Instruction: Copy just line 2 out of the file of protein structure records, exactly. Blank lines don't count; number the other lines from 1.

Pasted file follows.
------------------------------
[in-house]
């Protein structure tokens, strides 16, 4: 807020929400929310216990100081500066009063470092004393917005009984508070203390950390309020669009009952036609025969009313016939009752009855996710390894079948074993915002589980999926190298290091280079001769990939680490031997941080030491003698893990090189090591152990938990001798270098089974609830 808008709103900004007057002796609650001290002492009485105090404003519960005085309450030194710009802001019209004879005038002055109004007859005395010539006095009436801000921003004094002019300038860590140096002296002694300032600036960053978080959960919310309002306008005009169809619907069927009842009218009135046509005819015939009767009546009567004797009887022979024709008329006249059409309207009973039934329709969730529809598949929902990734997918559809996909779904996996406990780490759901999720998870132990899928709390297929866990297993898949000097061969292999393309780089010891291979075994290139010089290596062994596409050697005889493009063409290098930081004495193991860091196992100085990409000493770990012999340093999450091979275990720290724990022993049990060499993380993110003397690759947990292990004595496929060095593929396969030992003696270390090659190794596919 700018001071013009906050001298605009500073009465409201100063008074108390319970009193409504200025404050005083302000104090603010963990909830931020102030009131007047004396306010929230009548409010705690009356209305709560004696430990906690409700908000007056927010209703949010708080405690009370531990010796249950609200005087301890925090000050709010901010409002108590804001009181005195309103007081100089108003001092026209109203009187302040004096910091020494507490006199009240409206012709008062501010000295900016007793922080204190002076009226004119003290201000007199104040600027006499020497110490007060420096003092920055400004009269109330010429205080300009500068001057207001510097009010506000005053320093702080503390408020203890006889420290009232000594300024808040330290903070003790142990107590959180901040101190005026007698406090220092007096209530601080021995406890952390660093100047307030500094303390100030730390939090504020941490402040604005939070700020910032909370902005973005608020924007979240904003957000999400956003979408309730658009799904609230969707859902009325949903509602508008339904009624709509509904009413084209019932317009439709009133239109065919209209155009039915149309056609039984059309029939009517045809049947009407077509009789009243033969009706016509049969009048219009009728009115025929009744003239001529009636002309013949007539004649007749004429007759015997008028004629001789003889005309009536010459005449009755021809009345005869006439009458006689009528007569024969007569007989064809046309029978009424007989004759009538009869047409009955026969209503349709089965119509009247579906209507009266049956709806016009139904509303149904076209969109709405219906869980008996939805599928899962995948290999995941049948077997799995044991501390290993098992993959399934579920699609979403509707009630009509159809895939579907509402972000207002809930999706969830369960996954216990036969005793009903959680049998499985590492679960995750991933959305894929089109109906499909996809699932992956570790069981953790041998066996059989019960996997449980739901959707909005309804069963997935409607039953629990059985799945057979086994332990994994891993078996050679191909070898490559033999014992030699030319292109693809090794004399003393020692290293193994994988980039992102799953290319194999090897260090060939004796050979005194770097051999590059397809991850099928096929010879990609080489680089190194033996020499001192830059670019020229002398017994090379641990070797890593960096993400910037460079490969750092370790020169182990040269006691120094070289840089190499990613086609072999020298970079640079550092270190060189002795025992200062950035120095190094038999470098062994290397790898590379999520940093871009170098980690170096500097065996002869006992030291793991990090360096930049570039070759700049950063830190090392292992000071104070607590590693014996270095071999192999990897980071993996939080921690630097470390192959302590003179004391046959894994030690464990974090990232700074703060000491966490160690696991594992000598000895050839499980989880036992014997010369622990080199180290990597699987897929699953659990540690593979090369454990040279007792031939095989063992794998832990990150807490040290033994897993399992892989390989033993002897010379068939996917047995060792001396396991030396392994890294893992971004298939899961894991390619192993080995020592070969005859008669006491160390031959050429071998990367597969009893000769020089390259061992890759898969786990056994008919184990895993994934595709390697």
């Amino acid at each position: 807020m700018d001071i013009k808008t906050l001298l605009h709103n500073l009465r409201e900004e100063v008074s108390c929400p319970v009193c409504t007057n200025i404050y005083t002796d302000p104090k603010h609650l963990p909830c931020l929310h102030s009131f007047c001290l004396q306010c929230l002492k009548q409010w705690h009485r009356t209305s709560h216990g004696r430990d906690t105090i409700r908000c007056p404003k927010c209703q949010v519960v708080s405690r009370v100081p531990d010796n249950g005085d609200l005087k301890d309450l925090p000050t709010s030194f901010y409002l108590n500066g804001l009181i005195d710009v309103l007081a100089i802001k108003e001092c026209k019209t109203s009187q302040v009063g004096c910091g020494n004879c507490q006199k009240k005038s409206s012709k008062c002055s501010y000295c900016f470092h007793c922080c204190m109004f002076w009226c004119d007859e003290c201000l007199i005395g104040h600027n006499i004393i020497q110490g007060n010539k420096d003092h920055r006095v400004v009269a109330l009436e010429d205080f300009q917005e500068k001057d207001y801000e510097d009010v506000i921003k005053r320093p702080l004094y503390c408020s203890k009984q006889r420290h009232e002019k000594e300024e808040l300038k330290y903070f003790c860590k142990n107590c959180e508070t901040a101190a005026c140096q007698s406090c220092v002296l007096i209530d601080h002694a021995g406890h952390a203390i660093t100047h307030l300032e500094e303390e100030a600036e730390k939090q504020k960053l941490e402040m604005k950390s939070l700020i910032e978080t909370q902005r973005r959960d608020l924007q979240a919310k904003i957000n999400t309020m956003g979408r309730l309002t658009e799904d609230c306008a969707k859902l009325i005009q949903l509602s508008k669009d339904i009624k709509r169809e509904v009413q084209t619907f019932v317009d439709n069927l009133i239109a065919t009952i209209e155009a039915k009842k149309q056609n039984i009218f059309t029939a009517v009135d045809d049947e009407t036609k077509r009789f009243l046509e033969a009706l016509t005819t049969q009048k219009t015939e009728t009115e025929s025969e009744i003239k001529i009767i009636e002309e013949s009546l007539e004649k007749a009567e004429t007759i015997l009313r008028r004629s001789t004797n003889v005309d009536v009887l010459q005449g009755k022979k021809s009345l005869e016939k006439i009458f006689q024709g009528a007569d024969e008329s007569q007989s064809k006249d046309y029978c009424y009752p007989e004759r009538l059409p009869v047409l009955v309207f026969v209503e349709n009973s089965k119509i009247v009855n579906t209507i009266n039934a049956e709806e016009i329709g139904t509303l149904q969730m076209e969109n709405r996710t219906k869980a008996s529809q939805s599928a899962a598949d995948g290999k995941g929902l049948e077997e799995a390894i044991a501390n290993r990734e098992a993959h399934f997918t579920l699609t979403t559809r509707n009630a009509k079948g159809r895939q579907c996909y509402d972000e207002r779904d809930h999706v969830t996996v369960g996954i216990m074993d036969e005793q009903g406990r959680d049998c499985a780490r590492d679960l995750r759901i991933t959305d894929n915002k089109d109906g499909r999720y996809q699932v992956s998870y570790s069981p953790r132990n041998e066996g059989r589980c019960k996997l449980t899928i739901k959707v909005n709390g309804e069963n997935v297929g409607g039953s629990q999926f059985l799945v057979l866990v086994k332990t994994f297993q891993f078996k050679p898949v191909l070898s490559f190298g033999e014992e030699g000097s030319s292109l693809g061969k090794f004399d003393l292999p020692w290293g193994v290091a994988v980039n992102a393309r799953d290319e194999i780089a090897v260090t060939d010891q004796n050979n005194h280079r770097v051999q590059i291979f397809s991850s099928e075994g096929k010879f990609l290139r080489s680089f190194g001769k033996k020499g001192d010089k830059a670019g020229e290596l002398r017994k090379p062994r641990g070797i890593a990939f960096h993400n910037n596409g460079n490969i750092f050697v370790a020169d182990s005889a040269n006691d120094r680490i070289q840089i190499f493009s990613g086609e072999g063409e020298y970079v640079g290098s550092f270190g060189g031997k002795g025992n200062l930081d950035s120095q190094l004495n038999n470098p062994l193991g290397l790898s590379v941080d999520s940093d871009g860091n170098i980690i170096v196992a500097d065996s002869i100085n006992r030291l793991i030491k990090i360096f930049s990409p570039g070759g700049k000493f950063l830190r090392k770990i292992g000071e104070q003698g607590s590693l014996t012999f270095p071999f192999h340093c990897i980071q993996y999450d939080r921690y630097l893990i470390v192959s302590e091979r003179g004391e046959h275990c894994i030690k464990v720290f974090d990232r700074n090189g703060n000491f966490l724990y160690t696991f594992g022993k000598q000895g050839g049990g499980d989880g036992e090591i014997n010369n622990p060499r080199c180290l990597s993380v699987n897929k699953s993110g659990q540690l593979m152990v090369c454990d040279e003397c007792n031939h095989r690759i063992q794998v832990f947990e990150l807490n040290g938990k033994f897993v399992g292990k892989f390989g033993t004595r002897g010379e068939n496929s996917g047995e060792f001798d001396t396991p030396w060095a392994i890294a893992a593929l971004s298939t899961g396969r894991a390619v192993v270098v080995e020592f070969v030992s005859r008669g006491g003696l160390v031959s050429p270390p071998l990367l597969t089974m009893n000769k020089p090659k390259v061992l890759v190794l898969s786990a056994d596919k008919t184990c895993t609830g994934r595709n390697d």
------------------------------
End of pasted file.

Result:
């Protein structure tokens, strides 16, 4: 807020929400929310216990100081500066009063470092004393917005009984508070203390950390309020669009009952036609025969009313016939009752009855996710390894079948074993915002589980999926190298290091280079001769990939680490031997941080030491003698893990090189090591152990938990001798270098089974609830 808008709103900004007057002796609650001290002492009485105090404003519960005085309450030194710009802001019209004879005038002055109004007859005395010539006095009436801000921003004094002019300038860590140096002296002694300032600036960053978080959960919310309002306008005009169809619907069927009842009218009135046509005819015939009767009546009567004797009887022979024709008329006249059409309207009973039934329709969730529809598949929902990734997918559809996909779904996996406990780490759901999720998870132990899928709390297929866990297993898949000097061969292999393309780089010891291979075994290139010089290596062994596409050697005889493009063409290098930081004495193991860091196992100085990409000493770990012999340093999450091979275990720290724990022993049990060499993380993110003397690759947990292990004595496929060095593929396969030992003696270390090659190794596919 700018001071013009906050001298605009500073009465409201100063008074108390319970009193409504200025404050005083302000104090603010963990909830931020102030009131007047004396306010929230009548409010705690009356209305709560004696430990906690409700908000007056927010209703949010708080405690009370531990010796249950609200005087301890925090000050709010901010409002108590804001009181005195309103007081100089108003001092026209109203009187302040004096910091020494507490006199009240409206012709008062501010000295900016007793922080204190002076009226004119003290201000007199104040600027006499020497110490007060420096003092920055400004009269109330010429205080300009500068001057207001510097009010506000005053320093702080503390408020203890006889420290009232000594300024808040330290903070003790142990107590959180901040101190005026007698406090220092007096209530601080021995406890952390660093100047307030500094303390100030730390939090504020941490402040604005939070700020910032909370902005973005608020924007979240904003957000999400956003979408309730658009799904609230969707859902009325949903509602508008339904009624709509509904009413084209019932317009439709009133239109065919209209155009039915149309056609039984059309029939009517045809049947009407077509009789009243033969009706016509049969009048219009009728009115025929009744003239001529009636002309013949007539004649007749004429007759015997008028004629001789003889005309009536010459005449009755021809009345005869006439009458006689009528007569024969007569007989064809046309029978009424007989004759009538009869047409009955026969209503349709089965119509009247579906209507009266049956709806016009139904509303149904076209969109709405219906869980008996939805599928899962995948290999995941049948077997799995044991501390290993098992993959399934579920699609979403509707009630009509159809895939579907509402972000207002809930999706969830369960996954216990036969005793009903959680049998499985590492679960995750991933959305894929089109109906499909996809699932992956570790069981953790041998066996059989019960996997449980739901959707909005309804069963997935409607039953629990059985799945057979086994332990994994891993078996050679191909070898490559033999014992030699030319292109693809090794004399003393020692290293193994994988980039992102799953290319194999090897260090060939004796050979005194770097051999590059397809991850099928096929010879990609080489680089190194033996020499001192830059670019020229002398017994090379641990070797890593960096993400910037460079490969750092370790020169182990040269006691120094070289840089190499990613086609072999020298970079640079550092270190060189002795025992200062950035120095190094038999470098062994290397790898590379999520940093871009170098980690170096500097065996002869006992030291793991990090360096930049570039070759700049950063830190090392292992000071104070607590590693014996270095071999192999990897980071993996939080921690630097470390192959302590003179004391046959894994030690464990974090990232700074703060000491966490160690696991594992000598000895050839499980989880036992014997010369622990080199180290990597699987897929699953659990540690593979090369454990040279007792031939095989063992794998832990990150807490040290033994897993399992892989390989033993002897010379068939996917047995060792001396396991030396392994890294893992971004298939899961894991390619192993080995020592070969005859008669006491160390031959050429071998990367597969009893000769020089390259061992890759898969786990056994008919184990895993994934595709390697």